Equality Utah - New to Activism? 5 Key Things You Need to Know

New to Activism? 5 Key Things You Need to Know

12 February 2018
Written by Sara Hanks

If you’re thinking of stepping up your activism this year, it might be tough to know where to start. With so many causes and organizations that are worthy of your time, how do you decide which ones to support? And, what kind of support will be most valuable? The questions often only get more complex from there.

Activism can be a lifelong enterprise, an endless journey towards justice, liberty, and opportunity for all. There’s a lot to learn along the way.

Here are five suggestions for getting started:

1. Know Yourself: As you dip your toes into these new waters, it’s important to have a certain amount of self-understanding. Knowing your own strengths, limits, and interests will allow you to make a valuable, sustainable contribution in your community.
First, consider whether you have a natural aptitude for organizing, public speaking, making social connections, or supporting from behind the scenes. Then, figure out how much time and/or money you can realistically give. Next, look at the various causes that are dear to your heart, and see if you feel called toward one or two in particular. Finally, think about your capacity for handling large crowds, administrative tasks, or work that’s emotionally taxing.
 Taking stock of all these factors will help you determine where you can do the most good, and, over time, you can make adjustments as needed.

2. Listen: There may be a lot you don’t know—about yourself, your community, the causes you support, and the work of activism. Fortunately, there’s never been a better time to learn about these. Even if you don’t have many local resources or a well-stocked public library nearby, the internet can go a long way.
The key, though, is to be curious and ready to learn. Seek out perspectives from people you admire, and ask questions. Try to connect with mentors or peers who can point you towards helpful books, articles, and podcasts. Contact the organizations you’d most love to work with, and when they tell you they need a particular kind of support, pay attention.

3. Listen Some More: While you’re working to educate yourself on these topics, keep your ears and heart open to criticism as well. Everyone messes up, in ways big and small, and activists are no exception.
When you make a mistake and someone points it out to you, try to remember that they are doing you a service: they’re engaging with you and taking time to help you improve when they could be doing literally anything else. Their words may initially feel harsh or insulting, but do what you can to listen with humility, and apologize where appropriate.
This attitude is especially important if your activism is aimed at assisting a group to which you don’t actually belong (e.g., if you’re a cis hetero person working in support of the LGBTQ community, a white person supporting communities of color, or a non-disabled person advocating for people with disabilities). In that case, your job is to be an ally, and it’s absolutely vital that you take their criticism seriously in order for you to improve.

4. Show Up: By definition, activism is active. It’s often easy for all people’s education and good intentions to remain theoretical. But, if you want to make a difference in this world, you’ll need to walk the walk, not just talk the talk.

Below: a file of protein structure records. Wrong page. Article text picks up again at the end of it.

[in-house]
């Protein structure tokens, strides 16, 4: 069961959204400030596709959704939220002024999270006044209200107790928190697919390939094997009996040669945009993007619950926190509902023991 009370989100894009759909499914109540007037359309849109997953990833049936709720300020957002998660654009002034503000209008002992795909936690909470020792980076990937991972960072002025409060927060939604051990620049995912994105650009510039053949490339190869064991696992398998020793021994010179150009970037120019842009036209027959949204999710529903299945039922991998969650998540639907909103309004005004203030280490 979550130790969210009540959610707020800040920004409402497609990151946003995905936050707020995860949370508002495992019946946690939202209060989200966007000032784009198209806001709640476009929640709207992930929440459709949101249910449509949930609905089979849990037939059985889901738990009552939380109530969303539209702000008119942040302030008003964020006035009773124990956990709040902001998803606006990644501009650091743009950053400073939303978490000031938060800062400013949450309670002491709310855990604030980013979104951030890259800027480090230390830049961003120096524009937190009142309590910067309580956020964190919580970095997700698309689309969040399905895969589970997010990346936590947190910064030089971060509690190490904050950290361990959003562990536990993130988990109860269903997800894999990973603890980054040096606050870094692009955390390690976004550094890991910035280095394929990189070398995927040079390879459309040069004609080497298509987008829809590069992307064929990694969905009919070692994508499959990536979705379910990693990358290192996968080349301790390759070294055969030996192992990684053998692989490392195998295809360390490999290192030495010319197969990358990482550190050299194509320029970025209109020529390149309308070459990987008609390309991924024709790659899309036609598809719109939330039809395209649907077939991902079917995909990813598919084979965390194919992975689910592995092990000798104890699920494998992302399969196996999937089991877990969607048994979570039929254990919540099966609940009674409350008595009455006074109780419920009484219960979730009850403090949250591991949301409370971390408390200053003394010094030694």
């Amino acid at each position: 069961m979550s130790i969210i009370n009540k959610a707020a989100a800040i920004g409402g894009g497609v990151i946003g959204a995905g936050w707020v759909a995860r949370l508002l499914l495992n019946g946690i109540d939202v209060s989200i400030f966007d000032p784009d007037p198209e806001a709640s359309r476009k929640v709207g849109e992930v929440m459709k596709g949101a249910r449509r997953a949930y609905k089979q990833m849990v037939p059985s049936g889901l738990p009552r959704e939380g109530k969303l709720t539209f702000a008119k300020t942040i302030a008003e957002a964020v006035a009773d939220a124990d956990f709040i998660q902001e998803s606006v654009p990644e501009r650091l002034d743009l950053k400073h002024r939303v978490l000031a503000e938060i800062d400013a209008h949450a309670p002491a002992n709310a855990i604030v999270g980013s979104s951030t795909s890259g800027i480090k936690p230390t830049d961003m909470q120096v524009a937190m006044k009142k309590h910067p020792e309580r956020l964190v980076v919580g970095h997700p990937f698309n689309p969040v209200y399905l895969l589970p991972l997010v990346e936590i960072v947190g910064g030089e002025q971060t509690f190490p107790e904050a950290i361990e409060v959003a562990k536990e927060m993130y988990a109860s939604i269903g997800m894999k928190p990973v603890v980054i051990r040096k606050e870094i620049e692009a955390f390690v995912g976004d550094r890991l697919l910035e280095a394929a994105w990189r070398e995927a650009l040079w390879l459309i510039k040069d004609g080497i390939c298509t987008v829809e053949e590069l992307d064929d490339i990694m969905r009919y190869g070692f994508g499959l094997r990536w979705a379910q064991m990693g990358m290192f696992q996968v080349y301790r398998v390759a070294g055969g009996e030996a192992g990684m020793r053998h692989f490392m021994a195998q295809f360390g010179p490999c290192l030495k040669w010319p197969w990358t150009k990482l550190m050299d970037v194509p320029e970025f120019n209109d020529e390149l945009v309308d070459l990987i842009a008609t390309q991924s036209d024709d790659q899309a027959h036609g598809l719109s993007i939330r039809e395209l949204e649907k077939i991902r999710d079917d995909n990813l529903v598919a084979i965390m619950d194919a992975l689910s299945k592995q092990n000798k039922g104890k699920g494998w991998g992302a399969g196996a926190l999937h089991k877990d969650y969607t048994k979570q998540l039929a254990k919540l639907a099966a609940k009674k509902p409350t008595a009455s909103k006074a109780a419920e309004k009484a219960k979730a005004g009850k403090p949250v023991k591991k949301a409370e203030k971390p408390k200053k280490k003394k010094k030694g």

What does it look like to take your activism into the real world? This might mean attending a protest or a march, contacting your local legislators, volunteering, or donating money. It might mean campaigning for a candidate you believe in or working with a Political Action Committee (or PAC). Equality Utah PAC, for example, has made great strides in helping elect fair-minded candidates around the state, and we’re always thrilled when new people get involved.
As you choose from these options (and many more), remember to take action in a way that makes sense for your situation, and try to respect fellow activists as they do the same.

5. Continue through Highs and Lows: Almost all activist movements will have moments of triumph and moments of defeat. Both have their place. The triumphs validate our efforts and give us energy to proceed; the defeats remind us to take a long view and to evaluate the work we’ve done. 
When you’re dealing with times that either bolster or challenge your hope in a brighter future, draw close to those you trust. Celebrate and mourn together. Remember what inspired you to be an activist in the first place. Then look to the future.
Equality Utah recognizes the unique challenges of this time in history, and at the same time, we’re moving forward. Our team is working with state legislators to prevent hate crimes and is also part of a task force to address teen suicide. And there’s always important work to be done.
Whatever setbacks or successes we may experience, our sights are fixed on creating a world where every person is able to pursue their greatest potential in a safe, inclusive community. If we hold on to this hope and our determination, there’s no telling what we can achieve together.


What questions do you have about activism? For those of you who have been involved for many years, what do you wish you’d known when you were just starting out? Let us know in the comments below or on Twitter (@EqualityUtah) or Facebook (facebook.com/EqualityUtah).

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